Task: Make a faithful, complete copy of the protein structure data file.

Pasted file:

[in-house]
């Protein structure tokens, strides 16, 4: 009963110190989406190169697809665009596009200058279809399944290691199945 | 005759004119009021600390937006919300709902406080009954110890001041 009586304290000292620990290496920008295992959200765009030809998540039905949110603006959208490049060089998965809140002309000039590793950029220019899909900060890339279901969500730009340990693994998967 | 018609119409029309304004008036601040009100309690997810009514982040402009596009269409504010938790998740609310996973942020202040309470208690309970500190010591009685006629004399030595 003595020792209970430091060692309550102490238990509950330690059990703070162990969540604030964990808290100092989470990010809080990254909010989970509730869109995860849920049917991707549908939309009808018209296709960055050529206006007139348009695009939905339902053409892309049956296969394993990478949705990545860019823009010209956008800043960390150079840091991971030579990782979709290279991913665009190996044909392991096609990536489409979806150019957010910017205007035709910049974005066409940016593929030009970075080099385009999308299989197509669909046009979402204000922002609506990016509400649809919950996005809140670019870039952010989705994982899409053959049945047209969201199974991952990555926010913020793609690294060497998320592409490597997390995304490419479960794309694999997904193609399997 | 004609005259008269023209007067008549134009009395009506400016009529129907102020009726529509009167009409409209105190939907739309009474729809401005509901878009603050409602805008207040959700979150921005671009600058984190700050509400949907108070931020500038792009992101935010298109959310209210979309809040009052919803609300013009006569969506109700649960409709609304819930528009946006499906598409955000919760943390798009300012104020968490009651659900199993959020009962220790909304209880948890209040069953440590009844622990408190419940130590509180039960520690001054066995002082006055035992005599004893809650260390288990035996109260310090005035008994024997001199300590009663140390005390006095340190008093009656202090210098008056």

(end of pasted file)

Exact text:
[in-house]
């Protein structure tokens, strides 16, 4: 009963110190989406190169697809665009596009200058279809399944290691199945 | 005759004119009021600390937006919300709902406080009954110890001041 009586304290000292620990290496920008295992959200765009030809998540039905949110603006959208490049060089998965809140002309000039590793950029220019899909900060890339279901969500730009340990693994998967 | 018609119409029309304004008036601040009100309690997810009514982040402009596009269409504010938790998740609310996973942020202040309470208690309970500190010591009685006629004399030595 003595020792209970430091060692309550102490238990509950330690059990703070162990969540604030964990808290100092989470990010809080990254909010989970509730869109995860849920049917991707549908939309009808018209296709960055050529206006007139348009695009939905339902053409892309049956296969394993990478949705990545860019823009010209956008800043960390150079840091991971030579990782979709290279991913665009190996044909392991096609990536489409979806150019957010910017205007035709910049974005066409940016593929030009970075080099385009999308299989197509669909046009979402204000922002609506990016509400649809919950996005809140670019870039952010989705994982899409053959049945047209969201199974991952990555926010913020793609690294060497998320592409490597997390995304490419479960794309694999997904193609399997 | 004609005259008269023209007067008549134009009395009506400016009529129907102020009726529509009167009409409209105190939907739309009474729809401005509901878009603050409602805008207040959700979150921005671009600058984190700050509400949907108070931020500038792009992101935010298109959310209210979309809040009052919803609300013009006569969506109700649960409709609304819930528009946006499906598409955000919760943390798009300012104020968490009651659900199993959020009962220790909304209880948890209040069953440590009844622990408190419940130590509180039960520690001054066995002082006055035992005599004893809650260390288990035996109260310090005035008994024997001199300590009663140390005390006095340190008093009656202090210098008056």